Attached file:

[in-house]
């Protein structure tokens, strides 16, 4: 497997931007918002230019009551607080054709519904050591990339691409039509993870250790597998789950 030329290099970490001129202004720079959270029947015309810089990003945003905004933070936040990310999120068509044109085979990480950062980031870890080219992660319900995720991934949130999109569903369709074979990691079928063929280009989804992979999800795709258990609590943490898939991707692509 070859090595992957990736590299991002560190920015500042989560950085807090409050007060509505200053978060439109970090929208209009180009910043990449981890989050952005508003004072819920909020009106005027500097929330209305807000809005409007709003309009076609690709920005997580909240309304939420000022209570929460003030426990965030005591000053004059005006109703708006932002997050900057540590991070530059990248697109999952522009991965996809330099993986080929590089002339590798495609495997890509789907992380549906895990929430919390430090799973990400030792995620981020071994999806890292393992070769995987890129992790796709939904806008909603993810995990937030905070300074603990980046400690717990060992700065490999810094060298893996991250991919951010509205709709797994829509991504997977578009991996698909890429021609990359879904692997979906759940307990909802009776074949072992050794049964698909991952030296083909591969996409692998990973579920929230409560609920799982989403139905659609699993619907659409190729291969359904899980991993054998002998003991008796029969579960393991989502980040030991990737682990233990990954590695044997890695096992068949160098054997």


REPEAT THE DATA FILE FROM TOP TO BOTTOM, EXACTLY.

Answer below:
[in-house]
């Protein structure tokens, strides 16, 4: 497997931007918002230019009551607080054709519904050591990339691409039509993870250790597998789950 030329290099970490001129202004720079959270029947015309810089990003945003905004933070936040990310999120068509044109085979990480950062980031870890080219992660319900995720991934949130999109569903369709074979990691079928063929280009989804992979999800795709258990609590943490898939991707692509 070859090595992957990736590299991002560190920015500042989560950085807090409050007060509505200053978060439109970090929208209009180009910043990449981890989050952005508003004072819920909020009106005027500097929330209305807000809005409007709003309009076609690709920005997580909240309304939420000022209570929460003030426990965030005591000053004059005006109703708006932002997050900057540590991070530059990248697109999952522009991965996809330099993986080929590089002339590798495609495997890509789907992380549906895990929430919390430090799973990400030792995620981020071994999806890292393992070769995987890129992790796709939904806008909603993810995990937030905070300074603990980046400690717990060992700065490999810094060298893996991250991919951010509205709709797994829509991504997977578009991996698909890429021609990359879904692997979906759940307990909802009776074949072992050794049964698909991952030296083909591969996409692998990973579920929230409560609920799982989403139905659609699993619907659409190729291969359904899980991993054998002998003991008796029969579960393991989502980040030991990737682990233990990954590695044997890695096992068949160098054997």